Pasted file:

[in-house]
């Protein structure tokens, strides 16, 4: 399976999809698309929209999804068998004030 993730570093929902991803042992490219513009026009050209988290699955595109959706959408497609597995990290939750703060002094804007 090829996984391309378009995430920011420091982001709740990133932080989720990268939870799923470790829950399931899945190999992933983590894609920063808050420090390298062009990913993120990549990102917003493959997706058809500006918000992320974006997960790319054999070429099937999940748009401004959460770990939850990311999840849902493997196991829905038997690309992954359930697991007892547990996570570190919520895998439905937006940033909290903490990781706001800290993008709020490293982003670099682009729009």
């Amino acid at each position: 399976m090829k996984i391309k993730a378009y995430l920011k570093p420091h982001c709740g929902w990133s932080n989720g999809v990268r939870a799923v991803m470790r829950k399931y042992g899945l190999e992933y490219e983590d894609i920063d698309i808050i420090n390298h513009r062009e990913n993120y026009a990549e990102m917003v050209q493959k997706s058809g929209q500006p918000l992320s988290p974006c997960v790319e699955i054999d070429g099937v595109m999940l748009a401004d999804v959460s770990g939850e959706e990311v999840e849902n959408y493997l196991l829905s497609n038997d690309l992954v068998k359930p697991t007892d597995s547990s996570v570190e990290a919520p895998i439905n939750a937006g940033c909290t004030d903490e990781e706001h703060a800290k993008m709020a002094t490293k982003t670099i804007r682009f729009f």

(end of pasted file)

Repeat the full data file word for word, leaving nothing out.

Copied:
[in-house]
């Protein structure tokens, strides 16, 4: 399976999809698309929209999804068998004030 993730570093929902991803042992490219513009026009050209988290699955595109959706959408497609597995990290939750703060002094804007 090829996984391309378009995430920011420091982001709740990133932080989720990268939870799923470790829950399931899945190999992933983590894609920063808050420090390298062009990913993120990549990102917003493959997706058809500006918000992320974006997960790319054999070429099937999940748009401004959460770990939850990311999840849902493997196991829905038997690309992954359930697991007892547990996570570190919520895998439905937006940033909290903490990781706001800290993008709020490293982003670099682009729009």
């Amino acid at each position: 399976m090829k996984i391309k993730a378009y995430l920011k570093p420091h982001c709740g929902w990133s932080n989720g999809v990268r939870a799923v991803m470790r829950k399931y042992g899945l190999e992933y490219e983590d894609i920063d698309i808050i420090n390298h513009r062009e990913n993120y026009a990549e990102m917003v050209q493959k997706s058809g929209q500006p918000l992320s988290p974006c997960v790319e699955i054999d070429g099937v595109m999940l748009a401004d999804v959460s770990g939850e959706e990311v999840e849902n959408y493997l196991l829905s497609n038997d690309l992954v068998k359930p697991t007892d597995s547990s996570v570190e990290a919520p895998i439905n939750a937006g940033c909290t004030d903490e990781e706001h703060a800290k993008m709020a002094t490293k982003t670099i804007r682009f729009f």